Tags: bologna

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European tour

I’m recovering from an illness that laid me low a few weeks back. I had a nasty bout of man-flu which then led to a chest infection for added coughing action. I’m much better now, but alas, this illness meant I had to cancel my trip to Chicago for An Event Apart. I felt very bad about that. Not only was I reneging on a commitment, but I also missed out on an opportunity to revisit a beautiful city. But it was for the best. If I had gone, I would have spent nine hours in an airborne metal tube breathing recycled air, and then stayed in a hotel room with that special kind of air conditioning that hotels have that always seem to give me the sniffles.

Anyway, no point regretting a trip that didn’t happen—time to look forward to my next trip. I’m about to embark on a little mini tour of some lovely European cities:

  • Tomorrow I travel to Stockholm for Nordic.js. I’ve never been to Stockholm. In fact I’ve only stepped foot in Sweden on a day trip to Malmö to hang out with Emil. I’m looking forward to exploring all that Stockholm has to offer.
  • On Saturday I’ll go straight from Stockholm to Berlin for the View Source event organised by Mozilla. Looks like I’ll be staying in the east, which isn’t a part of the city I’m familiar with. Should be fun.
  • Alas, I’ll have to miss out on the final day of View Source, but with good reason. I’ll be heading from Berlin to Bologna for the excellent From The Front conference. Ah, I remember being at the very first one five years ago! I’ve made it back every second year since—I don’t need much of an excuse to go to Bologna, one of my favourite places …mostly because of the food.

The only downside to leaving town for this whirlwind tour is that there won’t be a Brighton Homebrew Website Club tomorrow. I feel bad about that—I had to cancel the one two weeks ago because I was too sick for it.

But on the plus side, when I get back, it won’t be long until Indie Web Camp Brighton on Saturday, September 24th and Sunday, September 25th. If you haven’t been to an Indie Web Camp before, you should really come along—it’s for anyone who has their own website, or wants to have their own website. If you have been to an Indie Web Camp before, you don’t need me to convince you to come along; you already know how good it is.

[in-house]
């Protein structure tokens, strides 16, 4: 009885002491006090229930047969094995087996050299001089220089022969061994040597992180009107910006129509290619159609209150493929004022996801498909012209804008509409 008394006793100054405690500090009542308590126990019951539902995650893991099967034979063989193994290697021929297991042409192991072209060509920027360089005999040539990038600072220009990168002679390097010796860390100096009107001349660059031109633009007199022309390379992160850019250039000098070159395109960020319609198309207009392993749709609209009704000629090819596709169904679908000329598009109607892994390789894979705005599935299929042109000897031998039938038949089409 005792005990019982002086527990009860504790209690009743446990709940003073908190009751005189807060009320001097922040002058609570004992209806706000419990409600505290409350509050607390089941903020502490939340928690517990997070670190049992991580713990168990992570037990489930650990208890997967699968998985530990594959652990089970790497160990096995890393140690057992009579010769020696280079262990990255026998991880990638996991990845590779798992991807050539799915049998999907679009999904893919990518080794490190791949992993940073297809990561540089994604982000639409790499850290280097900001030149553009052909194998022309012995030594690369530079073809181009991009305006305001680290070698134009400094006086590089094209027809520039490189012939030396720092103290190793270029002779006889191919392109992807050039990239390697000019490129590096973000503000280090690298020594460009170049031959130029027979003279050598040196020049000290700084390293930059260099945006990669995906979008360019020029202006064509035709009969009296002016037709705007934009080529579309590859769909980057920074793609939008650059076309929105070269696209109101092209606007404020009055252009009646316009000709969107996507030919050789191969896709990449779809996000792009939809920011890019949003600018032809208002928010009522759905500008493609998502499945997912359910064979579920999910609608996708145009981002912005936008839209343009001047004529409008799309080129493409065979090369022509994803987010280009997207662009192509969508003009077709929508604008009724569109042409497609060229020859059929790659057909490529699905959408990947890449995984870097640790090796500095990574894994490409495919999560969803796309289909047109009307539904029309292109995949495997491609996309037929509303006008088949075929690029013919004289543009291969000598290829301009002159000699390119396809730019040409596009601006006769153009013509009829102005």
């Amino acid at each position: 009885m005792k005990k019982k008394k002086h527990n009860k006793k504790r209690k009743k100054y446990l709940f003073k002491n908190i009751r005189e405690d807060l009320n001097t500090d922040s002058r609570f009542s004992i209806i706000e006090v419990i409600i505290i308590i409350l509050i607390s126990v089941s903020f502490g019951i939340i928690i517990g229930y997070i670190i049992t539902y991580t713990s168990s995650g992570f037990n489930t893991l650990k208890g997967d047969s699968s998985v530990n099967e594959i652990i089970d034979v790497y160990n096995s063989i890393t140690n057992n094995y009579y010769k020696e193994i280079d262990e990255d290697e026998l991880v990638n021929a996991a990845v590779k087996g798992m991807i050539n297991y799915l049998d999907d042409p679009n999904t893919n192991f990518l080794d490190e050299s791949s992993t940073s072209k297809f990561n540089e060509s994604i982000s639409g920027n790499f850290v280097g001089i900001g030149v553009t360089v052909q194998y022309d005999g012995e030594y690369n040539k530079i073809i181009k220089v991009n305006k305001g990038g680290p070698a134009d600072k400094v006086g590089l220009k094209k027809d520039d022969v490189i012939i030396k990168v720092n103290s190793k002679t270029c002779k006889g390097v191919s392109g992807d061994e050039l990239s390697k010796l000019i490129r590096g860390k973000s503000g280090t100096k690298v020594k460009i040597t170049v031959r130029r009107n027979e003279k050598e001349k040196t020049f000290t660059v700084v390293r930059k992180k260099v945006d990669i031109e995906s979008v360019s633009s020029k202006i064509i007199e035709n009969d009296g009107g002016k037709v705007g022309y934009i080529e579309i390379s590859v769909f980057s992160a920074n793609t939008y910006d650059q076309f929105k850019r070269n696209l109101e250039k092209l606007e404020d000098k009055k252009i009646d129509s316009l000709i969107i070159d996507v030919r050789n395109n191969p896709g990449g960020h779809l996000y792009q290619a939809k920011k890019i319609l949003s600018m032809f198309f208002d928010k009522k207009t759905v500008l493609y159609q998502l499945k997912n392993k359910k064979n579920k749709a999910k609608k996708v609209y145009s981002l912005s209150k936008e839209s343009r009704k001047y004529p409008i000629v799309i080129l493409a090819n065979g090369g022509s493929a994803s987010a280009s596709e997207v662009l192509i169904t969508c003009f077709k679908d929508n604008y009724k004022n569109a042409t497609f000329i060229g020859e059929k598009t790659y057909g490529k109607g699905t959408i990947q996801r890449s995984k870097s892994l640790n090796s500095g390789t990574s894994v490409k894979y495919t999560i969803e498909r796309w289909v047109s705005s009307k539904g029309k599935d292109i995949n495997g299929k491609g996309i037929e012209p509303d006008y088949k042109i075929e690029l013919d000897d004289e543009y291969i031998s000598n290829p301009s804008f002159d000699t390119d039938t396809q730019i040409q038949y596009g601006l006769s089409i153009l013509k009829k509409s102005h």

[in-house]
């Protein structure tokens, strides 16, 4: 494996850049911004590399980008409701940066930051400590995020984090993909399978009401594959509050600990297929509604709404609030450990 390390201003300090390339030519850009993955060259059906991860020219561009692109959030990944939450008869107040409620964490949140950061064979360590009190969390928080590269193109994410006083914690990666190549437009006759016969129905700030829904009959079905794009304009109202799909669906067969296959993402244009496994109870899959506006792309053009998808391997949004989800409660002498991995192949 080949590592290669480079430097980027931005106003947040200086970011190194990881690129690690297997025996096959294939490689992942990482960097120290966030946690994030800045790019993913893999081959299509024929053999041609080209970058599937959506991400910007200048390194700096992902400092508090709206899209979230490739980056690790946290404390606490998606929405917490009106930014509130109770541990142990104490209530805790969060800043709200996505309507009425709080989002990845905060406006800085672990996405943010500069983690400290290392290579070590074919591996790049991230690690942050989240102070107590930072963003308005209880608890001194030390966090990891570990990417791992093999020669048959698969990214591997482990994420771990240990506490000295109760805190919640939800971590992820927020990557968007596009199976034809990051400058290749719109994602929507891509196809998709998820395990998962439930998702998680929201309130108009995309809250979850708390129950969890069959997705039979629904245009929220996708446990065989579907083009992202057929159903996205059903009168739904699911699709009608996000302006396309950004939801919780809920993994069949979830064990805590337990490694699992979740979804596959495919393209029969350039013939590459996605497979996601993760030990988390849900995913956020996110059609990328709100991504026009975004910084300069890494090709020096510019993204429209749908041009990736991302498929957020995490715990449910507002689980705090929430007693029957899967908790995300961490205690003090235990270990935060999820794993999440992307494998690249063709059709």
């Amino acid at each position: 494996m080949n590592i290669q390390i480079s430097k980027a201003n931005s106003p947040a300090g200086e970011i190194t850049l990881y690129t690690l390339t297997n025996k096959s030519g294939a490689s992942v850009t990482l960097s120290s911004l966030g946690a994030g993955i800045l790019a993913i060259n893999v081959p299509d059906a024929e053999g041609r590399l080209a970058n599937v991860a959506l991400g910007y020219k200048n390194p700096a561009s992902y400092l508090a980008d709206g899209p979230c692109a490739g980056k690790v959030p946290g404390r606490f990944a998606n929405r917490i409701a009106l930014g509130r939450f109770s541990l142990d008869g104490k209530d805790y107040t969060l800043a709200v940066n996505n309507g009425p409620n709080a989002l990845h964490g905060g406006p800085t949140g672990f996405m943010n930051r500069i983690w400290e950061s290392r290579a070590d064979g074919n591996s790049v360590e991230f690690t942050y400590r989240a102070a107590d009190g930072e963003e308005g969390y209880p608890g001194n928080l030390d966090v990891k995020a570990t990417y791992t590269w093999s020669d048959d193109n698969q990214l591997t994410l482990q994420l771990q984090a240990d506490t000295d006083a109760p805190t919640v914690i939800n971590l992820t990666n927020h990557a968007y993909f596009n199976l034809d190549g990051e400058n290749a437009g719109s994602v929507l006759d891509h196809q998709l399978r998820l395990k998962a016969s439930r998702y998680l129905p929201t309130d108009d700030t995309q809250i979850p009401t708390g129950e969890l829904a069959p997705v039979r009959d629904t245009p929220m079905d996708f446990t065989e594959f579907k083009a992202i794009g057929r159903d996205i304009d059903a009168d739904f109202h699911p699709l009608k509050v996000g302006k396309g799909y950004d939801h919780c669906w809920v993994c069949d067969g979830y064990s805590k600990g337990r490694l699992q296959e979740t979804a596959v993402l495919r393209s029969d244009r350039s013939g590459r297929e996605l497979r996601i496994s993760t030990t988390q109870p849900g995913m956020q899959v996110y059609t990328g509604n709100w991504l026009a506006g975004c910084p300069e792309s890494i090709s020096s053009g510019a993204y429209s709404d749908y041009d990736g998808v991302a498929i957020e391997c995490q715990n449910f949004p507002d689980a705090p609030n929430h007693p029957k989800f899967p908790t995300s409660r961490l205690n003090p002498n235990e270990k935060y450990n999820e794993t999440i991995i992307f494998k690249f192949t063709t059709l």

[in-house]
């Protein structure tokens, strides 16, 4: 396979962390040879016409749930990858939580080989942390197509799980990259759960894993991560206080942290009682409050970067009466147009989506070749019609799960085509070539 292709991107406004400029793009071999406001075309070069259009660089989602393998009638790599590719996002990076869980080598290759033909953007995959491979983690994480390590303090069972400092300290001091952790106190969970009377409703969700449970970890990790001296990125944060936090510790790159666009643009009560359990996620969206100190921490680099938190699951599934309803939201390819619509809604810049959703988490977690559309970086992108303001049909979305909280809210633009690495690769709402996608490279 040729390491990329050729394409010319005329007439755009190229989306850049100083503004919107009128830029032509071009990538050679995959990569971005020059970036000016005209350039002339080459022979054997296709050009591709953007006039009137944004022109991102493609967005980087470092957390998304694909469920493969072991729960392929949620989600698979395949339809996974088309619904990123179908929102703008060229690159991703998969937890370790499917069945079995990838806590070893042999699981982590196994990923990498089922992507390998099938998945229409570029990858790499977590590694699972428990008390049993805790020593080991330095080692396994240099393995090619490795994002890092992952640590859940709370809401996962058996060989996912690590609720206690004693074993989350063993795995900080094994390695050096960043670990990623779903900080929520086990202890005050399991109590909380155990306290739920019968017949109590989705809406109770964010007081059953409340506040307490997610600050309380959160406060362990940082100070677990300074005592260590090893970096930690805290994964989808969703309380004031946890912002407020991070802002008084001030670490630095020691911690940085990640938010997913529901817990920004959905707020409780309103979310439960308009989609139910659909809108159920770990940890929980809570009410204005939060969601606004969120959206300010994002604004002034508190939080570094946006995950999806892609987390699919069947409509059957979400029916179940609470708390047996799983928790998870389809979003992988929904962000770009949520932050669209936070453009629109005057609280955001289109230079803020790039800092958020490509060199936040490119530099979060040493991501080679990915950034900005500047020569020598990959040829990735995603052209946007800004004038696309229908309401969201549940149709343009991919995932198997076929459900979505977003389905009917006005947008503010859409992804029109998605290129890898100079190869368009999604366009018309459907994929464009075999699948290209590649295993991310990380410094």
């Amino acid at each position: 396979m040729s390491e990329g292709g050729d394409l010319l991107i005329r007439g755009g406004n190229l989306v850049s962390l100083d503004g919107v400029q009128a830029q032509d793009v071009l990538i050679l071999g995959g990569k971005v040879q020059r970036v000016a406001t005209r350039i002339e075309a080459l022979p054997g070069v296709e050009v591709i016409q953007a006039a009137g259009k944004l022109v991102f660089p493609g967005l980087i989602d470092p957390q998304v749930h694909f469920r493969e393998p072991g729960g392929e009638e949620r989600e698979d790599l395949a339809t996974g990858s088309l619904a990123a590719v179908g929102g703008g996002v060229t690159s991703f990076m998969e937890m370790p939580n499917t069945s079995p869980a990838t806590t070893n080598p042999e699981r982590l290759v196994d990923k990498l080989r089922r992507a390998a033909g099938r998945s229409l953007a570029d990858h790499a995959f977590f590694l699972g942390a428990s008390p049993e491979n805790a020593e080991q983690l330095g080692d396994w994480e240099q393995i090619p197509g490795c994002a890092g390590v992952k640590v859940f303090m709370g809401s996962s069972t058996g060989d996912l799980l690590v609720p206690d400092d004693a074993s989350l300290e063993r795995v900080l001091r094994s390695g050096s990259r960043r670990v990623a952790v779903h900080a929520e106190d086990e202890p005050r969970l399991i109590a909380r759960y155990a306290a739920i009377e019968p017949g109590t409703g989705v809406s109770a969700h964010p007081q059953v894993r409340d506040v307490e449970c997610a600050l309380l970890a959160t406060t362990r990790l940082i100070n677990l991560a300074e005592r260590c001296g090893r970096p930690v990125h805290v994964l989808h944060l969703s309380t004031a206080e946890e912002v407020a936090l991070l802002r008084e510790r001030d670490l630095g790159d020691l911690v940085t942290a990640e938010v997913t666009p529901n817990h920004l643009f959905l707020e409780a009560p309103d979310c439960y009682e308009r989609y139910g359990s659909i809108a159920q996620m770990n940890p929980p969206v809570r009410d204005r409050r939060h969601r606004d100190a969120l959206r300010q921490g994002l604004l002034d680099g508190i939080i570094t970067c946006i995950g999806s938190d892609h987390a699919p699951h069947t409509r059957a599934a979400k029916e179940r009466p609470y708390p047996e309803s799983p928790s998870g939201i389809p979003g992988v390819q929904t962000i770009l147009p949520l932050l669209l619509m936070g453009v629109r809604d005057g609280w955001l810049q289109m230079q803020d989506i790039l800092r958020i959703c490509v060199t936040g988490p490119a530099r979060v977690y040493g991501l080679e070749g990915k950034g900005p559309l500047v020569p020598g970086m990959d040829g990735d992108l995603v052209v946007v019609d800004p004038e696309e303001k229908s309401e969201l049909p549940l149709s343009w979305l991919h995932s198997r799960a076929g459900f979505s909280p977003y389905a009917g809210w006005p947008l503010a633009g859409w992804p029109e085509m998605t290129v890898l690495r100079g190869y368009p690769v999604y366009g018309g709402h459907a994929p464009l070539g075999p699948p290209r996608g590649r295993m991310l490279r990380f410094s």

Sign up for Indie Web Camp Brighton here. It’s free and it’s a lot of fun.

The importance of owning your data is getting more awareness. To grow it and help people get started, we’re meeting for a bar-camp like collaboration in Brighton for two days of brainstorming, working, teaching, and helping.

On tour

I’ve just returned from a little European tour of Germany, Italy, and Romania, together with Jessica.

More specifically, I was at Smashing Conference in Freiburg, From The Front in Bologna, and SmartWeb in Bucharest. They were all great events, and it was particularly nice to attend events that focussed on their local web community. Oh, and they were all single-track events, which I really appreciate.

Now my brain is full of all the varied things that all the excellent speakers covered. I’ll need some time to digest it all.

I wasn’t just at those events to soak up knowledge; I also gave a talk at From The Front and SmartWeb—banging on about progressive enhancement again. In both cases, I was able to do that first thing and then I could relax and enjoy the rest of the talks.

I didn’t speak at Smashing Conf. Well, I did speak, but I wasn’t speaking …I mean, I was speaking, but I wasn’t speaking …I didn’t give a talk, is what I’m trying to say here.

Instead, I was MCing (and I’ve just realised that “Master of Ceremonies” sounds like a badass job title, so excuse me for a moment while I go and update the Clearleft website again). It sounds like a cushy number but it was actually a fair bit of work.

I’ve never MC’d an event that wasn’t my own before. It wasn’t just a matter of introducing each speaker—there was also a little chat with each speaker after their talk, so I had to make sure I was paying close attention to each and every talk, thinking of potential questions and conversation points. After two days of that, I was a bit knackered. But it was good fun. And I had the pleasure of introducing Dave as the mystery speaker—and it really was a surprise for most people.

It’s always funny to return to Freiburg, the town that Jessica and I called home for about six years back in the nineties. The town where I first started dabbling in this whole “world wide web” thing.

It was also fitting that our Italian sojourn was to Bologna, the city that Jessica and I have visited on many occassions …well, we are both foodies, after all.

But neither of us had ever been to Bucharest, so it was an absolute pleasure to go somewhere new, meet new people, and of course, try new foods and wines.

I’m incredibly lucky that my job allows me to travel like this. I get to go to interesting locations and get paid to geek out about web stuff that I’d be spouting on about anyway. I hope I never come to take that for granted.

My next speaking gig is much closer to home; the Generate conference in London tomorrow. After that, it’s straight off to the States for Artifact in Providence.

I’m going to extend that trip so I can get to Science Hack Day in San Francisco before bouncing back to the east coast for the final Brooklyn Beta. I’m looking forward to all those events, but alas, Jessica won’t be coming with me on this trip, so my enjoyment will be bittersweet—I’ll be missing her the whole time.

Thank goodness for Facetime.